Blog Post

Scholar Introduction: Stephen Ramsay is wrong.

Greetings to all HASTAC Scholars. My name is Keon Mandell Pettiway, and I am a second-year doctoral student in the PhD program in Communication, Rhetoric, and Digital Media at North Carolina State University. Previously, I completed my MFA in Graphic Design at East Carolina University where I focused on experimental design and designing for social change. Currently, my research focuses on rhetorical design criticism in the context of intercultural communication. As a HASTAC Scholar, I am particularly interested in digital media, critical race theory, history of technology, and knowledge production. At the moment, I am working on a DH project involving digital cultural communication of African heritage. More specifically, I am investigating the interpretation and documentation of Ghanian symbology in digital media. You can read more about what I'm up to at

Position Statement: Stephen Ramsay is wrong.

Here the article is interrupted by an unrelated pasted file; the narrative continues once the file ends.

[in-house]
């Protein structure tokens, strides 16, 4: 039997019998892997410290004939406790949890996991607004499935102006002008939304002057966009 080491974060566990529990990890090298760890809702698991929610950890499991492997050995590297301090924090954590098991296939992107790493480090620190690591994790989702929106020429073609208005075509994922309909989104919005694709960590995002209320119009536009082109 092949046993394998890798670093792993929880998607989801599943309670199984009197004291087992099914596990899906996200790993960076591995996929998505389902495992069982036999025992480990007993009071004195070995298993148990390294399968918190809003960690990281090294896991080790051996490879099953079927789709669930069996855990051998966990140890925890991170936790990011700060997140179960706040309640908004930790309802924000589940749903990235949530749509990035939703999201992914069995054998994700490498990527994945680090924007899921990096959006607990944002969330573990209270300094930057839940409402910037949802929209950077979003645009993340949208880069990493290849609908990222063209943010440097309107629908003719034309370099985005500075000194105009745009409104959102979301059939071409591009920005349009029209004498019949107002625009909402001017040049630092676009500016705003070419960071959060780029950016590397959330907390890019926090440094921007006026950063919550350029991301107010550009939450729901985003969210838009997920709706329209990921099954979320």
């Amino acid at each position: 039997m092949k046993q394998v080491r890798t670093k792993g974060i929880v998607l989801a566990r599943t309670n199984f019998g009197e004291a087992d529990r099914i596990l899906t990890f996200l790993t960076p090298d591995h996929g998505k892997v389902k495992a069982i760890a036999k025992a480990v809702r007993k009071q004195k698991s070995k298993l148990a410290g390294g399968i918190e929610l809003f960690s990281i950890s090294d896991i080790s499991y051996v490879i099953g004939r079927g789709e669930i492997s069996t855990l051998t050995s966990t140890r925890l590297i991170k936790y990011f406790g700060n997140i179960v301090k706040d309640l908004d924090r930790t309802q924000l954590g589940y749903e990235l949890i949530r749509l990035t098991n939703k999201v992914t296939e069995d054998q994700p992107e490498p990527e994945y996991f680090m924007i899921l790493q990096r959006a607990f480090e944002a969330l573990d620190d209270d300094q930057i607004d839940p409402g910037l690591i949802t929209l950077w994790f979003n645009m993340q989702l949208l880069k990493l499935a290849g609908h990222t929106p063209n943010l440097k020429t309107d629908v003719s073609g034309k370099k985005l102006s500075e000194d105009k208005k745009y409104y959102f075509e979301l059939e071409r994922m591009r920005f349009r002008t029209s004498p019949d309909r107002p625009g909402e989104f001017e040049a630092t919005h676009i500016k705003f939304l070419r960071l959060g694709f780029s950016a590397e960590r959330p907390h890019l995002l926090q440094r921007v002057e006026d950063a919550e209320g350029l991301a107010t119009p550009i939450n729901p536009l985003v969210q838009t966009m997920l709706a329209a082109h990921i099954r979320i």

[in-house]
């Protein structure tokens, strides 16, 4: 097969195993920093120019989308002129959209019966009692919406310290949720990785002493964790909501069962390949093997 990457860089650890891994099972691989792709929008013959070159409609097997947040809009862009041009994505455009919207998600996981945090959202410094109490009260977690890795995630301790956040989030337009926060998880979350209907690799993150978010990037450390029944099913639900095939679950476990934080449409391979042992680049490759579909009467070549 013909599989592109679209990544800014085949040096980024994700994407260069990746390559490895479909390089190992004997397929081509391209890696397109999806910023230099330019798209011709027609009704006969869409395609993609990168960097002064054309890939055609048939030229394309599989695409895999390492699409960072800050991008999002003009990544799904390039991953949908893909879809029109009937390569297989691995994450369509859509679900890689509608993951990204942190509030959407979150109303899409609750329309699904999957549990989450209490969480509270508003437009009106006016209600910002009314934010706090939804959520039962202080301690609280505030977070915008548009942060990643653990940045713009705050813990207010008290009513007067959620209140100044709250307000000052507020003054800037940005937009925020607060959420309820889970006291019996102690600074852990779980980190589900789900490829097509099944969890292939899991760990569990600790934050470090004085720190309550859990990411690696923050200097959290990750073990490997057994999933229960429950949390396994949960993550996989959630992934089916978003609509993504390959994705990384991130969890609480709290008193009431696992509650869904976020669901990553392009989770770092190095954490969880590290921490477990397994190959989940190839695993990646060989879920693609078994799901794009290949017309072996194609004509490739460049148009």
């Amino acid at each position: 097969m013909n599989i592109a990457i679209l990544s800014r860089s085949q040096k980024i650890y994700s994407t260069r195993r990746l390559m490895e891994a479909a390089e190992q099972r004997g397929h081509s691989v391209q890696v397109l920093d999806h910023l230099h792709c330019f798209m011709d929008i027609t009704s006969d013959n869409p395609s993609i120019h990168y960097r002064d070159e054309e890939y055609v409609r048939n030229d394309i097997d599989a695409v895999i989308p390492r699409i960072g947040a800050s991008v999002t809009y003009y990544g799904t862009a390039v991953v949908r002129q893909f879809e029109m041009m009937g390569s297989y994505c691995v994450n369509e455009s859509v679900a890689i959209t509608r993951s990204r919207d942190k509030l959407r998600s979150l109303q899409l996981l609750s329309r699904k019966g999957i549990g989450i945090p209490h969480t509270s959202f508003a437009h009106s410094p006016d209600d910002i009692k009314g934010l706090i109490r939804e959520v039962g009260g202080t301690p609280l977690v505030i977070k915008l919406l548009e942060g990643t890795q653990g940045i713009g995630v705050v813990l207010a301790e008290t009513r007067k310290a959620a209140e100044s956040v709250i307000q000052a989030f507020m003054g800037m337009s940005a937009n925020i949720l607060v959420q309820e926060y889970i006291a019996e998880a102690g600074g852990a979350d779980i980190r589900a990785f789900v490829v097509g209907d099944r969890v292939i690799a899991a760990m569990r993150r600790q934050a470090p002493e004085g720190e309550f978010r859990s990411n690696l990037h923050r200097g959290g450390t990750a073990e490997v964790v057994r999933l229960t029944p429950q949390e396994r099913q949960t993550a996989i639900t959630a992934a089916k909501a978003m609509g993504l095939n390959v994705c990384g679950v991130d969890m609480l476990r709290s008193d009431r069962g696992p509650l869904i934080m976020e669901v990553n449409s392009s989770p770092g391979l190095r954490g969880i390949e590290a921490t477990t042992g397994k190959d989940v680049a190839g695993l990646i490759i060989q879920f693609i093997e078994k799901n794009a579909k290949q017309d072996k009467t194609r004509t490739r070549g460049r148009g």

I recently read "Who's In and Who's Out" by Stephen Ramsay in Mark Olson's visual media studies course. In short, Ramsay argues that the cornerstone of digital humanities is that scholars building things. As Ramsay states:

But if you are not making anything, you are not — in my less-than-three-minute opinion — a digital humanist. You might be something else that is good and worthy — maybe you’re a scholar of new media, or maybe a game theorist, or maybe a classicist with a blog (the latter being very good thing indeed) — but if you aren’t building, you are not engaged in the “methodologization” of the humanities, which, to me, is the hallmark of the discipline that was already decades old when I came to it.

Ramsay provides an essentialist view of digital humanities by presupposing that humanists' previous mode of scholarship is no longer sufficient or efficient. I find Ramsay's argument quite debilitating and lacking in explaining a view of digital humanities that does not polarize and de-historize the different trajectories taking shape in digital humanities. I more useful examination of "who's in and who's out" would be to refrain from the binary operation of head versus hand or theorist versus builder. 

As a HASTAC Scholar, it is my hope to examine and break out of this binary operation by examining where rhetorical design criticism meets digital humanities, how the lines between theory and practice are blurred, and the ideological framework that has given rise to dialogue about head versus hand and hand versus head. 

I look forward to "building' with everyone. Give me a holler if you're nearby Raleigh, NC.


Keon Mandell Pettiway


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